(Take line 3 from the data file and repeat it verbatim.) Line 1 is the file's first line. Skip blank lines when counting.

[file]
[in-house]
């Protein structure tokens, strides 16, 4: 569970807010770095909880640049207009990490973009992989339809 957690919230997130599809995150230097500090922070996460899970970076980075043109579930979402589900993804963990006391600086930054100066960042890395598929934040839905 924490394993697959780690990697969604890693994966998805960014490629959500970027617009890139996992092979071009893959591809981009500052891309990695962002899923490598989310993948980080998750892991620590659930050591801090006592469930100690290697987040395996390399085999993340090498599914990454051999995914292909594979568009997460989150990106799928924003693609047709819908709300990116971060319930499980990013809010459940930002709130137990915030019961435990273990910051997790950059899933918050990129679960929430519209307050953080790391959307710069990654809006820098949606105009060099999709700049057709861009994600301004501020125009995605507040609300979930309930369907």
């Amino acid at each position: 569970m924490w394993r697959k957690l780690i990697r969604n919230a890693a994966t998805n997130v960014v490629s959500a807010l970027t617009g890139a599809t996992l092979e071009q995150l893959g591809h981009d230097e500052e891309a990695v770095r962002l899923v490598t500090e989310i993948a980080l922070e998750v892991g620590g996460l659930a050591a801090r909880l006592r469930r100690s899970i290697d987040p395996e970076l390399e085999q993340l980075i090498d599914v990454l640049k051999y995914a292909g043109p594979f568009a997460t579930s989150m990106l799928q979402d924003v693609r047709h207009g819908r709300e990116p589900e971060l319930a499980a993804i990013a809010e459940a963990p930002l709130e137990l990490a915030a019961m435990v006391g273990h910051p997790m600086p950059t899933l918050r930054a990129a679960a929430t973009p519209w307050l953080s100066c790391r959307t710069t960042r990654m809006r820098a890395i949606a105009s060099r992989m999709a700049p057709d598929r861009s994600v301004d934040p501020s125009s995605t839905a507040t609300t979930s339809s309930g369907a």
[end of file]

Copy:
């Amino acid at each position: 569970m924490w394993r697959k957690l780690i990697r969604n919230a890693a994966t998805n997130v960014v490629s959500a807010l970027t617009g890139a599809t996992l092979e071009q995150l893959g591809h981009d230097e500052e891309a990695v770095r962002l899923v490598t500090e989310i993948a980080l922070e998750v892991g620590g996460l659930a050591a801090r909880l006592r469930r100690s899970i290697d987040p395996e970076l390399e085999q993340l980075i090498d599914v990454l640049k051999y995914a292909g043109p594979f568009a997460t579930s989150m990106l799928q979402d924003v693609r047709h207009g819908r709300e990116p589900e971060l319930a499980a993804i990013a809010e459940a963990p930002l709130e137990l990490a915030a019961m435990v006391g273990h910051p997790m600086p950059t899933l918050r930054a990129a679960a929430t973009p519209w307050l953080s100066c790391r959307t710069t960042r990654m809006r820098a890395i949606a105009s060099r992989m999709a700049p057709d598929r861009s994600v301004d934040p501020s125009s995605t839905a507040t609300t979930s339809s309930g369907a």